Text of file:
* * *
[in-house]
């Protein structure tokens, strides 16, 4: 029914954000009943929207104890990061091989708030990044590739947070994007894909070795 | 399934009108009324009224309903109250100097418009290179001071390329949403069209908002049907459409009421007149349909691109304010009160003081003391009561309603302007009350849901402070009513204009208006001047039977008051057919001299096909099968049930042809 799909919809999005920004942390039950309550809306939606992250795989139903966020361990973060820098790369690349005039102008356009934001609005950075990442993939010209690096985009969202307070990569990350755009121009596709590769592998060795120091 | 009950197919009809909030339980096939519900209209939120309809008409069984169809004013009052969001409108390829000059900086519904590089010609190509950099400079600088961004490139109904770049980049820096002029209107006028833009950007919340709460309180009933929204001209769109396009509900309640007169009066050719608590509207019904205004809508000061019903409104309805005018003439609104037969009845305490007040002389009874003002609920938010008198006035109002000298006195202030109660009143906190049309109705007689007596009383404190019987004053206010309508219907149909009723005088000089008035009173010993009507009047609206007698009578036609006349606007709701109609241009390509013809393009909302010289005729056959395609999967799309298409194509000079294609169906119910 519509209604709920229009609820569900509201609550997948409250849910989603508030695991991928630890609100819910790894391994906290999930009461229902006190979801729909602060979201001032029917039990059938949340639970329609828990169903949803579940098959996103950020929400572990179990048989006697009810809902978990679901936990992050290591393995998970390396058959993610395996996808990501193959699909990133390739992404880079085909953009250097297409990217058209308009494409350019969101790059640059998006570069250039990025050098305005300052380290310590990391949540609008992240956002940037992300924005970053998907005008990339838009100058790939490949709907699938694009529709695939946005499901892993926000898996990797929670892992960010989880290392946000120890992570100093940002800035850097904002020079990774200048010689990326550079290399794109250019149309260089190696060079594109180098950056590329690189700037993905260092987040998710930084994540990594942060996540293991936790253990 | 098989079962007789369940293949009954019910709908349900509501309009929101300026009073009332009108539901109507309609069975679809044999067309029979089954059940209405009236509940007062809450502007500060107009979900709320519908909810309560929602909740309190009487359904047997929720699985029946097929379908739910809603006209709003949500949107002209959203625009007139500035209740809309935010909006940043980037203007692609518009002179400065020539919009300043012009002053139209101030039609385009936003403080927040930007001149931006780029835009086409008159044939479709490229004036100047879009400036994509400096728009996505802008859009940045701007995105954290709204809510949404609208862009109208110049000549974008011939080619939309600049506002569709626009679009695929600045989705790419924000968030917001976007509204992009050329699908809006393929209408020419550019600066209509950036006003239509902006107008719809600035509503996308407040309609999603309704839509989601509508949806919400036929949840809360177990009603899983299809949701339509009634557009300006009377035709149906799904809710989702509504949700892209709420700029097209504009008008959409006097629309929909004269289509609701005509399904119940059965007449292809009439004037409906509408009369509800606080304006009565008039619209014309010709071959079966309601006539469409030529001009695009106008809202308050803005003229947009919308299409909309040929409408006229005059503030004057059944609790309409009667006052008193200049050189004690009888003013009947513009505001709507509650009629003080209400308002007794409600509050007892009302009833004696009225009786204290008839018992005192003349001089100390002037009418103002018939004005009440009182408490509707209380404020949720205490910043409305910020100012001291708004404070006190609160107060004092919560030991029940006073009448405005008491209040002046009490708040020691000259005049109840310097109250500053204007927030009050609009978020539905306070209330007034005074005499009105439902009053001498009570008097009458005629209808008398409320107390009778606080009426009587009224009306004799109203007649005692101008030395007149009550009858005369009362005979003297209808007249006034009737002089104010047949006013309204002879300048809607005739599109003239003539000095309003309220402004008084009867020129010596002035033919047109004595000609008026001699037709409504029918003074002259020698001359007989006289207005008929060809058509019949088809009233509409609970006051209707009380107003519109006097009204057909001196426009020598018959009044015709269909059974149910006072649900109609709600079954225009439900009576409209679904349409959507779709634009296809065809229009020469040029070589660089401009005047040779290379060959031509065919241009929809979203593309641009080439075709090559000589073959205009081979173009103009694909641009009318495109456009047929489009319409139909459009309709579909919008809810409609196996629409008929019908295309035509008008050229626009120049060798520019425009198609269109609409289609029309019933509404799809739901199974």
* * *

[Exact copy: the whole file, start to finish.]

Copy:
[in-house]
């Protein structure tokens, strides 16, 4: 029914954000009943929207104890990061091989708030990044590739947070994007894909070795 | 399934009108009324009224309903109250100097418009290179001071390329949403069209908002049907459409009421007149349909691109304010009160003081003391009561309603302007009350849901402070009513204009208006001047039977008051057919001299096909099968049930042809 799909919809999005920004942390039950309550809306939606992250795989139903966020361990973060820098790369690349005039102008356009934001609005950075990442993939010209690096985009969202307070990569990350755009121009596709590769592998060795120091 | 009950197919009809909030339980096939519900209209939120309809008409069984169809004013009052969001409108390829000059900086519904590089010609190509950099400079600088961004490139109904770049980049820096002029209107006028833009950007919340709460309180009933929204001209769109396009509900309640007169009066050719608590509207019904205004809508000061019903409104309805005018003439609104037969009845305490007040002389009874003002609920938010008198006035109002000298006195202030109660009143906190049309109705007689007596009383404190019987004053206010309508219907149909009723005088000089008035009173010993009507009047609206007698009578036609006349606007709701109609241009390509013809393009909302010289005729056959395609999967799309298409194509000079294609169906119910 519509209604709920229009609820569900509201609550997948409250849910989603508030695991991928630890609100819910790894391994906290999930009461229902006190979801729909602060979201001032029917039990059938949340639970329609828990169903949803579940098959996103950020929400572990179990048989006697009810809902978990679901936990992050290591393995998970390396058959993610395996996808990501193959699909990133390739992404880079085909953009250097297409990217058209308009494409350019969101790059640059998006570069250039990025050098305005300052380290310590990391949540609008992240956002940037992300924005970053998907005008990339838009100058790939490949709907699938694009529709695939946005499901892993926000898996990797929670892992960010989880290392946000120890992570100093940002800035850097904002020079990774200048010689990326550079290399794109250019149309260089190696060079594109180098950056590329690189700037993905260092987040998710930084994540990594942060996540293991936790253990 | 098989079962007789369940293949009954019910709908349900509501309009929101300026009073009332009108539901109507309609069975679809044999067309029979089954059940209405009236509940007062809450502007500060107009979900709320519908909810309560929602909740309190009487359904047997929720699985029946097929379908739910809603006209709003949500949107002209959203625009007139500035209740809309935010909006940043980037203007692609518009002179400065020539919009300043012009002053139209101030039609385009936003403080927040930007001149931006780029835009086409008159044939479709490229004036100047879009400036994509400096728009996505802008859009940045701007995105954290709204809510949404609208862009109208110049000549974008011939080619939309600049506002569709626009679009695929600045989705790419924000968030917001976007509204992009050329699908809006393929209408020419550019600066209509950036006003239509902006107008719809600035509503996308407040309609999603309704839509989601509508949806919400036929949840809360177990009603899983299809949701339509009634557009300006009377035709149906799904809710989702509504949700892209709420700029097209504009008008959409006097629309929909004269289509609701005509399904119940059965007449292809009439004037409906509408009369509800606080304006009565008039619209014309010709071959079966309601006539469409030529001009695009106008809202308050803005003229947009919308299409909309040929409408006229005059503030004057059944609790309409009667006052008193200049050189004690009888003013009947513009505001709507509650009629003080209400308002007794409600509050007892009302009833004696009225009786204290008839018992005192003349001089100390002037009418103002018939004005009440009182408490509707209380404020949720205490910043409305910020100012001291708004404070006190609160107060004092919560030991029940006073009448405005008491209040002046009490708040020691000259005049109840310097109250500053204007927030009050609009978020539905306070209330007034005074005499009105439902009053001498009570008097009458005629209808008398409320107390009778606080009426009587009224009306004799109203007649005692101008030395007149009550009858005369009362005979003297209808007249006034009737002089104010047949006013309204002879300048809607005739599109003239003539000095309003309220402004008084009867020129010596002035033919047109004595000609008026001699037709409504029918003074002259020698001359007989006289207005008929060809058509019949088809009233509409609970006051209707009380107003519109006097009204057909001196426009020598018959009044015709269909059974149910006072649900109609709600079954225009439900009576409209679904349409959507779709634009296809065809229009020469040029070589660089401009005047040779290379060959031509065919241009929809979203593309641009080439075709090559000589073959205009081979173009103009694909641009009318495109456009047929489009319409139909459009309709579909919008809810409609196996629409008929019908295309035509008008050229626009120049060798520019425009198609269109609409289609029309019933509404799809739901199974």